Note from Virtual-Doug: I recently promised the students from one of my writing classes that I would post the best essays to the blog. This is the second of six.
Student Essay One - Ancestor Worship
I have added some photos so the reader can better see what the student is writing about. Be sure to click on the photos to see a larger version For obvious reasons, I have not included the name of the student, but she knows who she is. I am so proud of my students – they are the future of Viet Nam, and the future is bright. Enjoy.
Visitors to Vietnam are impressed by the traditional dress for women in Vietnam. It is called “Ao dai,” and its literally meaning is “Long Dress.” When they depart they can not forget the beauty of women dressed in Ao dai. The Vietnamese Long Dress, what is it? How beautiful actually it is? Why is it charming? And why do visitors always remember it after departing? You will find out the reason why after reading the following text.
Ao dai is the women’s national dress of Vietnam. The Ao dai is pronounced “Ao yai” in the south, but “Ao zai” in the north. Ao dai is a two-piece garment made of cloth, it is full-length and worn over loose silk trousers that brush the floor. It flatters every figure for those who wear it. The Long Dress splits into two flaps, a front and back panel from the waist down, made comfortable and easy to move in. The Ao dai’s body hugging top reaching to the ground makes it is very sensual.
Today, the Ao dai length is maybe shorter than that in the past; it is only below the knee. Different women wear Ao dai in different colors without the same patterns and designs. The colors of Ao Dai show us to know the age and the status of the wearer. Schoolgirls usually wear white Long Dress, the color of white symbolizes their purity. When they grow older a little, they turn to the pastel shades. Married women wear strong and dark colors with more patterns.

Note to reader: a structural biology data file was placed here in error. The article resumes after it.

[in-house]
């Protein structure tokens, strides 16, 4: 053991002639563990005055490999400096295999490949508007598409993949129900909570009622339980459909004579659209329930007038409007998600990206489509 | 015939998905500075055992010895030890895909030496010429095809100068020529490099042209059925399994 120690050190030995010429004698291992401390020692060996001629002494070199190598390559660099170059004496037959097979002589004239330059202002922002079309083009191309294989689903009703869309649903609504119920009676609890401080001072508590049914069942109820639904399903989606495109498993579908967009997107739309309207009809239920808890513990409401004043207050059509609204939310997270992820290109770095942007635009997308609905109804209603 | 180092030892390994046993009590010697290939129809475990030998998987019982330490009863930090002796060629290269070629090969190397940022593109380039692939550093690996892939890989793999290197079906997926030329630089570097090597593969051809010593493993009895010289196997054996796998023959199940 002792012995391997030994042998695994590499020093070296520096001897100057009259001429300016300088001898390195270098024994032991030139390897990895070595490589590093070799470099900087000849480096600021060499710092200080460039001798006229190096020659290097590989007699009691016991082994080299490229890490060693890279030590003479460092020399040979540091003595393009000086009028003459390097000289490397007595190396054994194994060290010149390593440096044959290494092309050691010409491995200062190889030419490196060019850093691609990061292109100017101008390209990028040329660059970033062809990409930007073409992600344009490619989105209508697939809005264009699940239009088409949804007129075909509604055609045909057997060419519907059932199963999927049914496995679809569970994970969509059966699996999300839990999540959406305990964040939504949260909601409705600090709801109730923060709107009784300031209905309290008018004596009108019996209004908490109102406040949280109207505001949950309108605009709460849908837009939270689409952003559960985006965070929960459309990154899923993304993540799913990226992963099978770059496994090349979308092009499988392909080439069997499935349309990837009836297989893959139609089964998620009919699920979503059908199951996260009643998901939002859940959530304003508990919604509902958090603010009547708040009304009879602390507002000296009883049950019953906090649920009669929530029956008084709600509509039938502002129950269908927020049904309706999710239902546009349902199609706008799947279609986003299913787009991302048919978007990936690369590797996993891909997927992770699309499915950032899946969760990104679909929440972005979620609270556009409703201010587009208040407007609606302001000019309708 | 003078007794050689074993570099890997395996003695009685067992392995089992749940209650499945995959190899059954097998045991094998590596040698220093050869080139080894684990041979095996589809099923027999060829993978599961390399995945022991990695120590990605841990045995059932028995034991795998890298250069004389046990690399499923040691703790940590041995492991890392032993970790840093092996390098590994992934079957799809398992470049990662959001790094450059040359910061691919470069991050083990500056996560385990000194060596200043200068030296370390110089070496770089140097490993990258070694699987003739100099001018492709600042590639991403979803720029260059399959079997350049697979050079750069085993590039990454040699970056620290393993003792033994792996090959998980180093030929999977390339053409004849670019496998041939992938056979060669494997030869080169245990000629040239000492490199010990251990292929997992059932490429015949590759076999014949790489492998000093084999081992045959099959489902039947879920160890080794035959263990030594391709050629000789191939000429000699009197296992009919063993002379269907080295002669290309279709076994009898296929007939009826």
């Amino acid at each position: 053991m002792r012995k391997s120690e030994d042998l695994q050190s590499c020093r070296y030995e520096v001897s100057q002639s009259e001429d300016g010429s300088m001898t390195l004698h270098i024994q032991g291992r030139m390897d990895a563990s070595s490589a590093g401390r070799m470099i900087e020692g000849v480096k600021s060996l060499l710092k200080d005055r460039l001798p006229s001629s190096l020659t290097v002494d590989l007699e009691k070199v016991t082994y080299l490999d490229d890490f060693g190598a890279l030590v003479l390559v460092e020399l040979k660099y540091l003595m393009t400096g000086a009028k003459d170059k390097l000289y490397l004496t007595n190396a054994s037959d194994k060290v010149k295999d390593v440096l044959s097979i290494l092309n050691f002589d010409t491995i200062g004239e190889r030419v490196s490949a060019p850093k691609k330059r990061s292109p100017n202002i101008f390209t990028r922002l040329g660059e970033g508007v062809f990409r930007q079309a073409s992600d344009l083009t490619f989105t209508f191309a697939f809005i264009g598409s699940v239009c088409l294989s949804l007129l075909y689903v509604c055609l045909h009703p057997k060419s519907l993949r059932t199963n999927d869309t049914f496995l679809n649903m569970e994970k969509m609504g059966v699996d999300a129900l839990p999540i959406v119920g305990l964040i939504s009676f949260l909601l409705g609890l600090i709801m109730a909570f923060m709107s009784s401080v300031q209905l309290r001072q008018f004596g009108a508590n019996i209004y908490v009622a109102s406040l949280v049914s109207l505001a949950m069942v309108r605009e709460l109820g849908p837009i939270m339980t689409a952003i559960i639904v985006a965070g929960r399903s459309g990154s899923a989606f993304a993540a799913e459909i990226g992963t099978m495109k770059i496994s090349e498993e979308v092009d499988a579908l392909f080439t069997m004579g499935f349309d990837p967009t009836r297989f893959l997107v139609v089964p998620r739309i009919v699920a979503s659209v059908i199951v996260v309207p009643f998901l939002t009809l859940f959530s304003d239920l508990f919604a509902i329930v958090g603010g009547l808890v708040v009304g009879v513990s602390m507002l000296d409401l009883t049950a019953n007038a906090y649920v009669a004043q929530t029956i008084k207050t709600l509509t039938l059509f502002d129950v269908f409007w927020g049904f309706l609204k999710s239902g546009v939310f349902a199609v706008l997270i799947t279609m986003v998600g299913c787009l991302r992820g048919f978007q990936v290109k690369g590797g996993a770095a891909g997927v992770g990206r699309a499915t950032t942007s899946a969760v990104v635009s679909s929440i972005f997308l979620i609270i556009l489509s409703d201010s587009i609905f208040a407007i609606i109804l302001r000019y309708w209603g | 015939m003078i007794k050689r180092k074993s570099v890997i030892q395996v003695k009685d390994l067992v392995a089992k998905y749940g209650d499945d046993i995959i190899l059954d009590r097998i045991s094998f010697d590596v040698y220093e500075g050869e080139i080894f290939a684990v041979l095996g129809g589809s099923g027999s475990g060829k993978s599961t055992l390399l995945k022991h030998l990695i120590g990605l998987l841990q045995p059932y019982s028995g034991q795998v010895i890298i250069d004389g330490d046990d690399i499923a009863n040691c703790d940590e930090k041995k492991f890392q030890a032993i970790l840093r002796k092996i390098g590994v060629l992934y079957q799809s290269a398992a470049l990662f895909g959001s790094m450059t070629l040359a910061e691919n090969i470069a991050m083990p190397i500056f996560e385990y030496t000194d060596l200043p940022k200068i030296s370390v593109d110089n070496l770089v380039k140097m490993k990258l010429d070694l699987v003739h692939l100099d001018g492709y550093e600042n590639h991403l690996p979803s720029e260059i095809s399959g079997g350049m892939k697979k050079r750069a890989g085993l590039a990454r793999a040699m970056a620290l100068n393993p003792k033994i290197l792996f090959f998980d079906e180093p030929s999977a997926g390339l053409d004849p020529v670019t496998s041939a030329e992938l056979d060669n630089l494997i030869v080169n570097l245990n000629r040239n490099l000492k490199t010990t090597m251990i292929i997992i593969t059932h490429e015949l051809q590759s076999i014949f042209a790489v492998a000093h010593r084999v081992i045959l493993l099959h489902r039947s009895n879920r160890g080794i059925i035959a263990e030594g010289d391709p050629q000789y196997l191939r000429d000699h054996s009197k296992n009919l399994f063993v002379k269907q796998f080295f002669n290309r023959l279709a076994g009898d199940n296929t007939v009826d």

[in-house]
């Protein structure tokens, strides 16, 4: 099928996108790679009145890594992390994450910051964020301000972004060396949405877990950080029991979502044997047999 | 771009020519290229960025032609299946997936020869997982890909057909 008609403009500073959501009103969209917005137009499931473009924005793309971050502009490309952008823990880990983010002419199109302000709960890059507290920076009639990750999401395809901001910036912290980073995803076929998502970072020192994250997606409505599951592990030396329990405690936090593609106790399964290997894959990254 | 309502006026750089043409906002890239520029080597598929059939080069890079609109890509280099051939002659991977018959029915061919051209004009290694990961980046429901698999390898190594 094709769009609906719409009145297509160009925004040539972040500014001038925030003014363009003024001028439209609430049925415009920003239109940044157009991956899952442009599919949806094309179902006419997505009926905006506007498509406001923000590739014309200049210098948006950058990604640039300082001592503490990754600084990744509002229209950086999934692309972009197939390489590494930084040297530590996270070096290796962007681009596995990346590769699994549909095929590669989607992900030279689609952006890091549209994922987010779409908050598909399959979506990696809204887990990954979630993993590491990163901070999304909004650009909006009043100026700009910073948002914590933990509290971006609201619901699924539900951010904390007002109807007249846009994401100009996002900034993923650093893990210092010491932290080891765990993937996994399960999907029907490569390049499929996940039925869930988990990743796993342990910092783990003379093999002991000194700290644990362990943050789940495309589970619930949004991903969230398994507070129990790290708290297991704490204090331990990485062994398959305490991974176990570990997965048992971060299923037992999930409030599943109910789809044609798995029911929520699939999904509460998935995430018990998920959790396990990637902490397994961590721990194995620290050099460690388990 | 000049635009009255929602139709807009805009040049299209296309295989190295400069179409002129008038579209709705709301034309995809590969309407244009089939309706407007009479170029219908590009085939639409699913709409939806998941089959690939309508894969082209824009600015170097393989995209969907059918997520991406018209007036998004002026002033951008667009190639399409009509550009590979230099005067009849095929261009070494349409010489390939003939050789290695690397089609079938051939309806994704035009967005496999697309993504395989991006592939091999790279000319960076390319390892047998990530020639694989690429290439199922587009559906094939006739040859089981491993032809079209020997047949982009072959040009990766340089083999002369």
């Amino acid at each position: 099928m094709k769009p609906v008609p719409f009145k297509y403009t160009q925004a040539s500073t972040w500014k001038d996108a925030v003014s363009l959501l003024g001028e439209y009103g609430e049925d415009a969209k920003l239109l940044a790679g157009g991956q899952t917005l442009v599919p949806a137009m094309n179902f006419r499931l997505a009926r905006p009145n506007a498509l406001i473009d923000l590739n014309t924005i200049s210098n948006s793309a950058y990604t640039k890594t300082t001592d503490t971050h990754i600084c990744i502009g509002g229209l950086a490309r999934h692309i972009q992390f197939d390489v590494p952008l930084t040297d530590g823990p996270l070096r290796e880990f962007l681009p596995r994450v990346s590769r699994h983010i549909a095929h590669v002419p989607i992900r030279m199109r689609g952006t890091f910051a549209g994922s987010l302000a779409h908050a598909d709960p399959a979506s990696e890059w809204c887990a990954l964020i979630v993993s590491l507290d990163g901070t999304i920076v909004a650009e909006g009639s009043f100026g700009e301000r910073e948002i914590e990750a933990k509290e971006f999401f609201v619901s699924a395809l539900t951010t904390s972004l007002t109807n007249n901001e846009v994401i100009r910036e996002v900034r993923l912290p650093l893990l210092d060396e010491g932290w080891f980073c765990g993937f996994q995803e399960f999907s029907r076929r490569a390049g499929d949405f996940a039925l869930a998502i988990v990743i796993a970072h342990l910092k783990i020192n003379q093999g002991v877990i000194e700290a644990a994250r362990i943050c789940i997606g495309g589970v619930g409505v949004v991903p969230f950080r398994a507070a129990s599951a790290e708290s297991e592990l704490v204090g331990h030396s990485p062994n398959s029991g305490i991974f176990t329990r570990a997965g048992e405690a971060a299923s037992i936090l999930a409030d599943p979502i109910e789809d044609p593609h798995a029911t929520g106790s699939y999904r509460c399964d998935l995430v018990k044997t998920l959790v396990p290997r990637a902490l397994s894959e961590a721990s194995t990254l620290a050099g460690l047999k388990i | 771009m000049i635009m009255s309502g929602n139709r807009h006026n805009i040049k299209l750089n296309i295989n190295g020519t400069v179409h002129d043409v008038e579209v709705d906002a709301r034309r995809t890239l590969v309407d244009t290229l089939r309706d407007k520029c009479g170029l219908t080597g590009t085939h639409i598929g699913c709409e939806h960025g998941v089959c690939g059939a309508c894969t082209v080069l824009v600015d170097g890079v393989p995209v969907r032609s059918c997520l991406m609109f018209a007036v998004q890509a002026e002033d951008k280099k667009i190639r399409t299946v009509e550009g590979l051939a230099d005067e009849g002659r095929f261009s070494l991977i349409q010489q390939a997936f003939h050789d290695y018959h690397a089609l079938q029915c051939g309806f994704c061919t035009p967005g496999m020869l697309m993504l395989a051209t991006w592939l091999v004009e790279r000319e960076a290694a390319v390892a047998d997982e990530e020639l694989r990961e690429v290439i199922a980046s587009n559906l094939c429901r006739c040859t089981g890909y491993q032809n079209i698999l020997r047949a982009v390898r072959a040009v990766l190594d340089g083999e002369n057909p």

Early version of Ao Dai date back to 1744 when the king Vu Vuong of Nguyen Dynasty decreed both men and women should wear an ensemble of trousers and a gown that buttoned down the front. Ao Dai at that time were wider and simpler than that of today. Originally, the Ao Dai were loosely tailored with four panels, tow of which were tied in back. In 1930, the Ao Dai as we know now appeared. Influenced by Europeanization wave in 1935, Le Mur Nguyen Cat Tuong, Vietnamese fashion designer modernized the Ao Dai, He lengthened the top to reach the floor, fitted the bodice to the curves for the body, and then moved the buttons from the front to an opening the shoulder and side seam.
There is also a similar costume for men and is also called “Ao Dai,” but the man’s dress is shorter, just at knee length, and more loose-fitting. Men wear it less than women; they usually wear it on ceremonial occasions such as weddings or funerals. The king always wore the Ao Dai sewed of the brocade with embroidered dragons on it. the high mandarins usually wore the color of purple, contrary to the blue worn by the mandarin of lower rank.
From 1939 to 1945, the traditional Ao Dai were restored. During the 1950’s, there was a major design change and the modern Ao Dai was born. Two Saigon tailors that had a large influence on the development of Vietnamese Ao Dai are Tran Kim from Thiet Lap Tailors and Dung from Dung Tailors. They produced the gowns with raglan sleeves which created a diagonal seam running from the collar to the underarm, and today this style is still preferred.
From 1958 to the beginning of 1959, Madame Ngo Dinh Nhu led the movement of low-necked, and a décolleté Ao Dai. From the early 1970’s to 1975’s, it was the period of the mini and hippy Ao Dai that was loosely worn with tights and flares till the year 1989. Since 1975, the traditional returned and displayed its beauty to the new times. At that time, people encouraged schoolgirls to wear the white Ao Dai to school.